©Susan Marie Molloy, and all works within.


Citrus, Crochet, and the Cubs

The Celebrated Satsuma

The Celebrated Satsuma

Today I got a satsuma from someone I know .  It was freshly-picked this morning and still has its stem and leaves on.  I like the taste of satsumas – kind of orange-like, but not.  This is a real treat.  Sometime I’d like to get enough of them to make marmalade.

As part of my downsizing project in this Year of Change, I’m in the middle of going through all the doilies I crocheted years ago.  So many years ago, they are now considered vintage.  I decided to keep all those my aunt crocheted, plus only a few of ones I made.  If the majority of them are sitting in a box, why store them when others can enjoy them?

The Chicago Cubs finally won the World Series after all these years.  The final game sure was a nail-biter, and there even was a rain delay to add to the drama.   Hey! Hey!  Holy Mackerel!  No doubt about it!  It’s about time for that win, in this Year of Change.

We all could use a winning year, don’t you think?

November 2, 2016

©SusanMarieMolloy, and all works within.

 


The Cook Book

The cook book was so revered, that my Ma kept it in the cabinet above the refrigerator, along with several others and a mass of newspaper recipe clippings and typed and handwritten family recipes. That book, and the others, was only brought down to the kitchen counter only when she was ready to bake or cook something special.

Ma would let me look through this particular cook book from time to time. Yes, I had to “be careful” with turning the pages and “be careful” not to spill anything on it. There were times I could sit for an hour reading and absorbing chapters and recipes and the few photographs in it – not a small feat for a eight-year-old (was when I first started reading it). As time went on, I read more and more recipes, happily thinking about the day when I would be married and cooking for my own family.

This particular cook book is the Antoinette Pope School Cook Book by Antoinette and Francois Pope. They were a couple who was born in Italy (Antoinette) and France (Francois), and immigrated to the United States (Chicago) in the early twentieth century. Over time, she converted their basement on the south side of Chicago into a cooking school. Ultimately, they even had a television cooking show on ABC (Channel 7) in Chicago. I remember watching it with Ma. Their culinary history is legendary. There is a well-written article about the Popes written when Antoinette passed away in 1993. You can read the article HERE.

Book1a

Two of my aunts also had this book, presented to them by my Ma. Ma’s book lasted for decades. It was so well used that over time, the pages were separating from the binding and she had to rubber band the book together after she used it. It was getting fragile from so much use. It became a lost artifact when my parents had a small flood in their basement (where she moved the book there for some unknown reason) and the book became so water logged, it was destroyed.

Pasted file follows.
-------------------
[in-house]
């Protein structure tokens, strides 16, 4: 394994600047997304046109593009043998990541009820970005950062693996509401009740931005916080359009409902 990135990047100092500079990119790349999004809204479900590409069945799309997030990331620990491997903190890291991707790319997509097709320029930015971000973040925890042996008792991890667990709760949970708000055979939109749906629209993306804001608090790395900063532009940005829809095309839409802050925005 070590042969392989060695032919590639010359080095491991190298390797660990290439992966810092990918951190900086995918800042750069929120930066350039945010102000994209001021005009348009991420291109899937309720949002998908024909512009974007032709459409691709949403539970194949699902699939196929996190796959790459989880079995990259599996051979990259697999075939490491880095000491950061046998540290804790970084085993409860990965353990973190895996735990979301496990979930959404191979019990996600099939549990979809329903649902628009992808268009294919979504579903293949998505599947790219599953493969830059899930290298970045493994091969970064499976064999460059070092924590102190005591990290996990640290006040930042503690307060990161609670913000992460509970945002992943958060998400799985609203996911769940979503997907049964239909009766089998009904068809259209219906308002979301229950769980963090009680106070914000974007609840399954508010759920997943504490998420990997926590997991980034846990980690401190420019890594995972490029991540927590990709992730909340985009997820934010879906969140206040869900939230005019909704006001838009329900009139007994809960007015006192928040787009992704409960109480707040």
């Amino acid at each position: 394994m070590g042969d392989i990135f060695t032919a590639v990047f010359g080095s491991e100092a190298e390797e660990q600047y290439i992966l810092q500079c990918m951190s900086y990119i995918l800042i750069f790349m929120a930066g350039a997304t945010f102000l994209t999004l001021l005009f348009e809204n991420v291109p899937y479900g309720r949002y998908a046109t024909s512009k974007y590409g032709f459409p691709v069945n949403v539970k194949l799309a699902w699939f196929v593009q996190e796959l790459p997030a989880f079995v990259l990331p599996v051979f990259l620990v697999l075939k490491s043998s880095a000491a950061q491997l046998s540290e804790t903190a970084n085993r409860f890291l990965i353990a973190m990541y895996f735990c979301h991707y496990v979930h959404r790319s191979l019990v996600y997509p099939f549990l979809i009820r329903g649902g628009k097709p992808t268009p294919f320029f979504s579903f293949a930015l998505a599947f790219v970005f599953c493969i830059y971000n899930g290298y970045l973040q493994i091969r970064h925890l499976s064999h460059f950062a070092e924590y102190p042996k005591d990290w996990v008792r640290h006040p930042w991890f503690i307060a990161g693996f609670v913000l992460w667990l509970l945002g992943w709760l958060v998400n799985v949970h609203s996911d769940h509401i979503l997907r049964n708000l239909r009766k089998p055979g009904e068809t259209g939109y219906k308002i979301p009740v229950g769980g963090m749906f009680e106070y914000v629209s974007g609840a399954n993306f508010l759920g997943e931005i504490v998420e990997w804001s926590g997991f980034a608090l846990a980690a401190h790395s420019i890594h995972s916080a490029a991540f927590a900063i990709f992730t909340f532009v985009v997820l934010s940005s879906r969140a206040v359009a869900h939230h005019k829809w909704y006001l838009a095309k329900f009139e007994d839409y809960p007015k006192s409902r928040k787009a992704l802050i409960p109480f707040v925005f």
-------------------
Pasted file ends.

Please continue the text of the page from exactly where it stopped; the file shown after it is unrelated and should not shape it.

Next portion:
Recently, I found this same edition in near perfect condition, and I bought it. The mailman delivered it to my house yesterday, and I was thrilled beyond expression! I went through the chapters and pages, reveling in chapter introductions, measurements, techniques, and recipes. I found the first recipe I ever made from the cook book – Tuna Noodle Casserole. I was fourteen years old. It wasn’t my first time cooking (I was already do that since I was about eleven). But, oh! I felt so grown up using a Pope recipe!

This edition I now have seems to have an interesting history. Someone – Amy – bought it for Jane and presented it to her on December 25, 1954:

Book2a

It looks like Jane tried Pope’s Oatmeal Cookies, but made notes about looking at the recipe on an Oatmeal box:

Book3a

She made Pope’s Chop Suey and added penciled notes about her own revisions to the recipe. She even said it was “very good”:

Book4a

Jane made Chili con Carne (remember how that was how we used to always refer to chili?). Jane also made the Beef Stew, and that page is scribbled all over with notes:

Book5a

On the last page and inside cover of the book, Jane taped a picture of Francois Pope and his two sons, plus a write up on the cooking school. She cut up the dust cover; that’s where that came from:

Book6a

The only clue as to where Jane lived was a note she wrote in a margin: “Use Burghardt’s rye bread”. My Internet research revealed that Burghardt’s rye bread came from the Livonia, Michigan area.

This weekend I’ll be making the lasagna recipe from the book. And that Tuna Noodle Casserole won’t be far behind!

I’ll be remembering Ma baking and cooking, my young days pouring over the cook book’s pages, and of Jane and Amy – sisters, friends, cousins, or in-laws? Cook books are a good resource to learning about how people prepared and served food, and perhaps how they thought enough about each other to present them with a useful and thoughtful gift.

Bon appetite!

©Susan Marie Molloy, and all works within.